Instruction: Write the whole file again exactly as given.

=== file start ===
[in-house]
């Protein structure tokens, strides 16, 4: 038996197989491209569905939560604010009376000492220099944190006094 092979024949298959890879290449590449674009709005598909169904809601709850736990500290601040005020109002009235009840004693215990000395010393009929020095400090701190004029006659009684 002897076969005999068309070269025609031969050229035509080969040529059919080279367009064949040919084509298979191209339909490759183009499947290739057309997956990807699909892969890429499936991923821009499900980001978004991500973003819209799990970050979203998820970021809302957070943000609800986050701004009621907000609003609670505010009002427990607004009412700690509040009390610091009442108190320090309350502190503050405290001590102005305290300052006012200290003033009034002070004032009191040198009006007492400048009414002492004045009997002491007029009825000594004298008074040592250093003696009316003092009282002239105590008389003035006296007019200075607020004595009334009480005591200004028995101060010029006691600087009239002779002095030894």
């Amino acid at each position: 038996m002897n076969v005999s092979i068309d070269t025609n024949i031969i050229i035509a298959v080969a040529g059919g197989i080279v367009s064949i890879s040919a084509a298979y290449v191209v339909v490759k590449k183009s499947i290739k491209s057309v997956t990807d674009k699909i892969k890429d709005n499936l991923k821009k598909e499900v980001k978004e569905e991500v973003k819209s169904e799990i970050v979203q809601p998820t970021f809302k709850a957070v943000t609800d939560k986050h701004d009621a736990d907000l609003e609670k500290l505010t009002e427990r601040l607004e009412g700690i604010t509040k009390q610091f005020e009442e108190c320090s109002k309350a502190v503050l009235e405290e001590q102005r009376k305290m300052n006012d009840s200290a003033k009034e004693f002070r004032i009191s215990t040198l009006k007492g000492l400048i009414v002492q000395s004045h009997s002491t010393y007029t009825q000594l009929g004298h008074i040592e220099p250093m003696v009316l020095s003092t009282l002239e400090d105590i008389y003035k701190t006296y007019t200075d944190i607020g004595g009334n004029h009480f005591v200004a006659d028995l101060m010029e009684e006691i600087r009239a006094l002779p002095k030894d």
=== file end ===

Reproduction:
[in-house]
């Protein structure tokens, strides 16, 4: 038996197989491209569905939560604010009376000492220099944190006094 092979024949298959890879290449590449674009709005598909169904809601709850736990500290601040005020109002009235009840004693215990000395010393009929020095400090701190004029006659009684 002897076969005999068309070269025609031969050229035509080969040529059919080279367009064949040919084509298979191209339909490759183009499947290739057309997956990807699909892969890429499936991923821009499900980001978004991500973003819209799990970050979203998820970021809302957070943000609800986050701004009621907000609003609670505010009002427990607004009412700690509040009390610091009442108190320090309350502190503050405290001590102005305290300052006012200290003033009034002070004032009191040198009006007492400048009414002492004045009997002491007029009825000594004298008074040592250093003696009316003092009282002239105590008389003035006296007019200075607020004595009334009480005591200004028995101060010029006691600087009239002779002095030894």
């Amino acid at each position: 038996m002897n076969v005999s092979i068309d070269t025609n024949i031969i050229i035509a298959v080969a040529g059919g197989i080279v367009s064949i890879s040919a084509a298979y290449v191209v339909v490759k590449k183009s499947i290739k491209s057309v997956t990807d674009k699909i892969k890429d709005n499936l991923k821009k598909e499900v980001k978004e569905e991500v973003k819209s169904e799990i970050v979203q809601p998820t970021f809302k709850a957070v943000t609800d939560k986050h701004d009621a736990d907000l609003e609670k500290l505010t009002e427990r601040l607004e009412g700690i604010t509040k009390q610091f005020e009442e108190c320090s109002k309350a502190v503050l009235e405290e001590q102005r009376k305290m300052n006012d009840s200290a003033k009034e004693f002070r004032i009191s215990t040198l009006k007492g000492l400048i009414v002492q000395s004045h009997s002491t010393y007029t009825q000594l009929g004298h008074i040592e220099p250093m003696v009316l020095s003092t009282l002239e400090d105590i008389y003035k701190t006296y007019t200075d944190i607020g004595g009334n004029h009480f005591v200004a006659d028995l101060m010029e009684e006691i600087r009239a006094l002779p002095k030894d």